Comings and goings: Veralyn Williams named ‘Code Switch’ EP, WMFE forms content leadership team …

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NPR named Veralyn Williams EP of the podcast and radio show Code Switch. Williams succeeds Steve Drummond, who had served as EP since 2017.


“Everything I’ve done in my career has prepared me for this role,” Williams said in a memo to NPR staff. “In my journey from newsroom intern to reporter-producer to executive producer, I’ve always asked hard questions about race and identity. … I’m extremely excited to get a chance to lead journalists who find fresh and nuanced ways to tell stories that explain how we live together.”

Williams joined NPR in June as EP of It’s Been a Minute and The Limits with Jay Williams. She will continue in those roles. 

Drummond will continue working on Code Switch as editor-at-large, providing mentoring and editorial support, according to the memo. He will “focus on his work as head of NPR’s Education Desk,” the memo said.

“After five deeply rewarding years with Code Switch, I’m eager to get to work on some new projects with the Education Team and with some broader initiatives within the newsroom, while still having the opportunity to be involved with Code Switch,” Drummond said.

WMFE/WMFV in Orlando, Fla., created a content leadership team consisting of a new hire and three current employees.

Fernandez and Waldo

The station hired Rebecca Fernandez as director of community collaboration. Fernandez previously worked as neighborhood relations coordinator for the city of Orlando for nearly six years. Fernandez will “support diversity, equity and inclusion initiatives by building and nurturing genuine connections between WMFE and the diverse Central Florida community it serves,” the station said in a release.

The station named Brad Waldo director of audio content. He joined WMFE in September after serving as program manager at WUCF-FM in Orlando for nearly five years.

Ellison and Dennis

Digital Director Ryan Ellison was promoted from digital manager in July and has worked for the station for more than 13 years. And News Director LaToya Dennis has led WMFE’s news department since July 2021.

“These four leaders are experts in their distinct but overlapping fields, and I’m eager to see what they will accomplish for WMFE’s current and future audiences by working collaboratively as a team of co-equals,” said GM Judith Smelser.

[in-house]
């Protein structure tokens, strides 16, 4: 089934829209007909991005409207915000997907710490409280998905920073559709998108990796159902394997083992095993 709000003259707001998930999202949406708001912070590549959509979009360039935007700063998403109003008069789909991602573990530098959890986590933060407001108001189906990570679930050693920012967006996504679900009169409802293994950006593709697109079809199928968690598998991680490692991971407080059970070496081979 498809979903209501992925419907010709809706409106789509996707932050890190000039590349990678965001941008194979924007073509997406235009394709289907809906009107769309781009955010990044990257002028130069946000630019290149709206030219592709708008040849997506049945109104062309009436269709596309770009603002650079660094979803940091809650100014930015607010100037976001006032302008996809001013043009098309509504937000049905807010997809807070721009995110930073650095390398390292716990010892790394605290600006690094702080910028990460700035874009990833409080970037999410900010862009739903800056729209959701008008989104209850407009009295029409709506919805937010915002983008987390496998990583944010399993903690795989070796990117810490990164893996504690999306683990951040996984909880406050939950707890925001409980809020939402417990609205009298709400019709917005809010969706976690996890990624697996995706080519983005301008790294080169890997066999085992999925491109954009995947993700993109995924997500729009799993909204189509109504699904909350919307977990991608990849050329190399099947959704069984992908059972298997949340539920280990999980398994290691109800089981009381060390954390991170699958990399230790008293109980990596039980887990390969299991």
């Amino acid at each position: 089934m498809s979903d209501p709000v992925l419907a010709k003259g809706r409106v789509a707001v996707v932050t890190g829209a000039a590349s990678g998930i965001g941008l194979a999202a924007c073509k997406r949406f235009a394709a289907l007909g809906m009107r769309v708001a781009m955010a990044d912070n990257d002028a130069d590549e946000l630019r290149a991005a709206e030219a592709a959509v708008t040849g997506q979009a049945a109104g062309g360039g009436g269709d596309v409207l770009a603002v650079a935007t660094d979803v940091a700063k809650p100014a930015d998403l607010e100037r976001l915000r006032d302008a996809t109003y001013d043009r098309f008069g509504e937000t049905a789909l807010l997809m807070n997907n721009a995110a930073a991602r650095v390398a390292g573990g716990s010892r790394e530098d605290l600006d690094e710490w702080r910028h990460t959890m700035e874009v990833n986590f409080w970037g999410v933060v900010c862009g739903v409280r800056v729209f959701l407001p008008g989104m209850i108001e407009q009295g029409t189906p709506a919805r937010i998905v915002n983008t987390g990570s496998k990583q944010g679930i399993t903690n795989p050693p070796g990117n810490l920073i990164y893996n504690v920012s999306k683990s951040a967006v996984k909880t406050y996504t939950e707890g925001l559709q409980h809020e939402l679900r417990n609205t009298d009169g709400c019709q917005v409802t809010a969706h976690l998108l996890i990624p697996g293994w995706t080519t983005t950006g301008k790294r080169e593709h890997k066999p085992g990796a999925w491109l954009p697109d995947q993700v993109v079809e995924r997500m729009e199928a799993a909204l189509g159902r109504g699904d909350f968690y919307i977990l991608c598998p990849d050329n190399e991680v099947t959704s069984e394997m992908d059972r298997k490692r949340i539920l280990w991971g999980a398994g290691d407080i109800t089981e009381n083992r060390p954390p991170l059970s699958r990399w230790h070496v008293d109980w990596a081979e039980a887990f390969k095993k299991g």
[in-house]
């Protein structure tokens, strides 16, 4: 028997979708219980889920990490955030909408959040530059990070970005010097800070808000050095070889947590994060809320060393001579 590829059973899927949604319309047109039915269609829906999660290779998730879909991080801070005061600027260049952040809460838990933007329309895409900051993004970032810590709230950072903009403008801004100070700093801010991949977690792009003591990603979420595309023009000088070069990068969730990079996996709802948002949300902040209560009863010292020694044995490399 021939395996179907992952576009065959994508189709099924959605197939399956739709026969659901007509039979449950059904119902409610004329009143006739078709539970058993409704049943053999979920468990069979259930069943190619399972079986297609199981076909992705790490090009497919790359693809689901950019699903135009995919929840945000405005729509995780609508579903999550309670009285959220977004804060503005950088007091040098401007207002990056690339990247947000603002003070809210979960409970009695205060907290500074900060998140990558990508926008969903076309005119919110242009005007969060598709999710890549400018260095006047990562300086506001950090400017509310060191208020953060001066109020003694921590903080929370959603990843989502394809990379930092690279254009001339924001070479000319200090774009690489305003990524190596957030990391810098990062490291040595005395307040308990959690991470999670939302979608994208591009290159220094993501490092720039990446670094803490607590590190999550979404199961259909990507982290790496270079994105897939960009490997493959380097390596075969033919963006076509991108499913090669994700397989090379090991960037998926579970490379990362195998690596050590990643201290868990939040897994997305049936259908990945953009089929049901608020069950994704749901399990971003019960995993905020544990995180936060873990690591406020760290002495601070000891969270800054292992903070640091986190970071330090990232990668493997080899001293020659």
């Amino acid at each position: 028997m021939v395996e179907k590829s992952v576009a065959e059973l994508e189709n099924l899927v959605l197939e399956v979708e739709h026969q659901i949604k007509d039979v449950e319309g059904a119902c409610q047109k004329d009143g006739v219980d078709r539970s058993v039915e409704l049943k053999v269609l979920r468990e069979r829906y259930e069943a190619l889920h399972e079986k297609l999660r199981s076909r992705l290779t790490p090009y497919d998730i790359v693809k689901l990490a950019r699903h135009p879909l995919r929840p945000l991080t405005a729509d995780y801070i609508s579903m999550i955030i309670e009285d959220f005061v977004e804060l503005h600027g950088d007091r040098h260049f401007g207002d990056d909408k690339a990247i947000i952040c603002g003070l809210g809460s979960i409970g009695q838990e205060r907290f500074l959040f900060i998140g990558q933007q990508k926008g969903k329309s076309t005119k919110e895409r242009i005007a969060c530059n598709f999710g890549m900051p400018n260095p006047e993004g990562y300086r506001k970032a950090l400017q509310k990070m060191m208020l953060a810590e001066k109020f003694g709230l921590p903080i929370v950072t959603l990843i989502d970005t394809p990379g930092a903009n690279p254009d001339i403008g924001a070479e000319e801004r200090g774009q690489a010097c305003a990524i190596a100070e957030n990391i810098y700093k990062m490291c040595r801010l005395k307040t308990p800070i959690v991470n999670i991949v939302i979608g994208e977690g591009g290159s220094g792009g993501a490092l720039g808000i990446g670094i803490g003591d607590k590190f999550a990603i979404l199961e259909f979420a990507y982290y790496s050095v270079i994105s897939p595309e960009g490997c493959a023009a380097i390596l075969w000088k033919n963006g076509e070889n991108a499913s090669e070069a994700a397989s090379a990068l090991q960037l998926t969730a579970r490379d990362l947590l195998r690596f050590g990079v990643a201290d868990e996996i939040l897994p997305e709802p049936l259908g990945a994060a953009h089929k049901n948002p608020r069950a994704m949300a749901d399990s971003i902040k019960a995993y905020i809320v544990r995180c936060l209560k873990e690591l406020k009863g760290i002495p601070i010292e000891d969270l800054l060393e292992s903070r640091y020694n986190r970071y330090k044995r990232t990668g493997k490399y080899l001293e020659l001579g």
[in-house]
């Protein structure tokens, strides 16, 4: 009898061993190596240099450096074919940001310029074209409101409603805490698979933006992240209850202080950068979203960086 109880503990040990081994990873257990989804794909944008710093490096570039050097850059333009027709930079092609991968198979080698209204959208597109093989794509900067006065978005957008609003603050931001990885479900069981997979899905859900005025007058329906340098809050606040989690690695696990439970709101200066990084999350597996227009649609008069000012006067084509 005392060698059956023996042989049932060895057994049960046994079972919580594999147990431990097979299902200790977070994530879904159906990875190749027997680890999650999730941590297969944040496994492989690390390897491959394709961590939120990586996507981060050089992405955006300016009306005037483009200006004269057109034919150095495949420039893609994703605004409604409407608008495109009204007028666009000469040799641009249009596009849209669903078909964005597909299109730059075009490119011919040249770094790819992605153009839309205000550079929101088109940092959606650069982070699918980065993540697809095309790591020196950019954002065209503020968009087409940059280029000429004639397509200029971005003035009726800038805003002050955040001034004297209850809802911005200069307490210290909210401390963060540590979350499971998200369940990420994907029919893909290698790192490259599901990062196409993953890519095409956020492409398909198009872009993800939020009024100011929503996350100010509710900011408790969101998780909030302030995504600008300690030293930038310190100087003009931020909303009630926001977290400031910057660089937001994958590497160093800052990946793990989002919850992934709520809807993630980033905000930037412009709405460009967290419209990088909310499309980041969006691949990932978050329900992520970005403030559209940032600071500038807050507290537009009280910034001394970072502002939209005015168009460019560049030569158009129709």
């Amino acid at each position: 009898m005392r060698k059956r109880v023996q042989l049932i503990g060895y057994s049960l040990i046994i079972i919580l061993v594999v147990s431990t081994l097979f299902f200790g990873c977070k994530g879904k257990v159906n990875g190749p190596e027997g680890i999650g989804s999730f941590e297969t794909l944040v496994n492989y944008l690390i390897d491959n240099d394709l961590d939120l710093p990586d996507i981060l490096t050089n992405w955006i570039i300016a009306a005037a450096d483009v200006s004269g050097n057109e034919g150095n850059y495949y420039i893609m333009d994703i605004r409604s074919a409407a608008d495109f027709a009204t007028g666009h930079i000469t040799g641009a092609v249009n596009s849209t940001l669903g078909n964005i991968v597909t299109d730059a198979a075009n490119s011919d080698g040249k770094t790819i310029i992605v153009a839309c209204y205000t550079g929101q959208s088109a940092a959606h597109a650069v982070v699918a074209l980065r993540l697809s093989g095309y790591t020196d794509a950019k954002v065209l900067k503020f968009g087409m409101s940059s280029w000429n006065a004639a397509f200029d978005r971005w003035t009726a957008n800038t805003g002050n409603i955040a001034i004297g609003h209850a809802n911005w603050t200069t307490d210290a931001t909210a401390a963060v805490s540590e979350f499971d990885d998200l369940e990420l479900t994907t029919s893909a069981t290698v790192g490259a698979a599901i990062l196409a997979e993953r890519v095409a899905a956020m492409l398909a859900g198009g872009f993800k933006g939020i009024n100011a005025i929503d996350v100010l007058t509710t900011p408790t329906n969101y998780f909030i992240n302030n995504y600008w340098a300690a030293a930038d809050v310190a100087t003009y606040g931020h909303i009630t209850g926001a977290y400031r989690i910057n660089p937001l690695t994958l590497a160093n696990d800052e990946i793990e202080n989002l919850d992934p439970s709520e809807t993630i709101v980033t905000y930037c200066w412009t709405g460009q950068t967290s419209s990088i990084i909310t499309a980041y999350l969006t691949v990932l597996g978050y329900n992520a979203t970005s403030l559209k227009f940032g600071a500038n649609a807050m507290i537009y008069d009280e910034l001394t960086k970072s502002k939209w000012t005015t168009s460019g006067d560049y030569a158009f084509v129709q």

Ken West was hired as brand manager for WERS in Boston. West most recently worked as programming, music and marketing director for commercial stations WROR and WBOS, both in Boston. He previously worked as a producer and assistant music director for WZLX in Boston.



Dara Kerr joined NPR as a tech reporter based in Washington, D.C. Kerr most recently worked as a reporter for The Markup, where she covered labor and misinformation issues at tech companies including Uber, Lyft and Facebook. Before that she worked as a reporter for CNET.


Poet and writer Major Jackson will become the new host of The Slowdown, a poetry podcast produced by American Public Media in partnership with the Poetry Foundation. Jackson starts in the role Jan. 23, taking over from Ada Limón, who is leaving to become the U.S. Poet Laureate. Jackson has written six books of poetry, including Razzle Dazzle: New & Selected Poems, published this year. He also serves as poetry editor of The Harvard Review.

Jonas Adams was named director of All Things Considered for NPR. He first joined the organization last year as a temporary associate producer for Weekend All Things Considered. He previously worked as an executive editor for Westwood One and an EP for Mississippi Public Broadcasting and for commercial stations in Jackson, Miss.

Briana Garrett announced on Twitter that she joined Chicago Public Media Monday as a podcast producer. She previously worked as an associate producer for Magnificent Noise and has also produced for Dope Labs Podcast, Fertile Ground Factory and Pineapple Street Media, according to her LinkedIn page.


Christie Taylor is leaving her position as a producer for Science Friday, a program that has a partnership with WNYC Studios in New York. “I’m going the way of a lot of journalists I’ve respected — no new gigs in sight just yet, excited to rest and uncoil some of the knots that *waves hands*, especially the pandemic, has made in my brain. And privileged to have scraped some savings to rest my head on while I do,” Taylor said on Twitter. She joined the program in 2016.


Kinney and Marshall

Two senior executives in public broadcasting are among the fellows participating in the Poynter Institute’s 2023 Media Transformation Challenge Program. They are Brendan Kinney, SVP of development for Vermont Public, and Karen Marshall, EP for GBH’s Morning Edition in Boston. During the yearlong program, fellows will work with executive coaches and learn about business topics affecting their organizations.


Andrew Schneider, a politics and government reporter for Houston Public Media, is among 19 journalists chosen as 2023 Kiplinger Fellows at Ohio University. The theme for this year’s fellowship is “Covering Political Discourse and Saving Democracy,” according to a university release. The weeklong program “will examine reporting of political campaigns as well as issues like extremism and violence, culture wars, election finances, social media influence, polling, social justice influence and free speech.”

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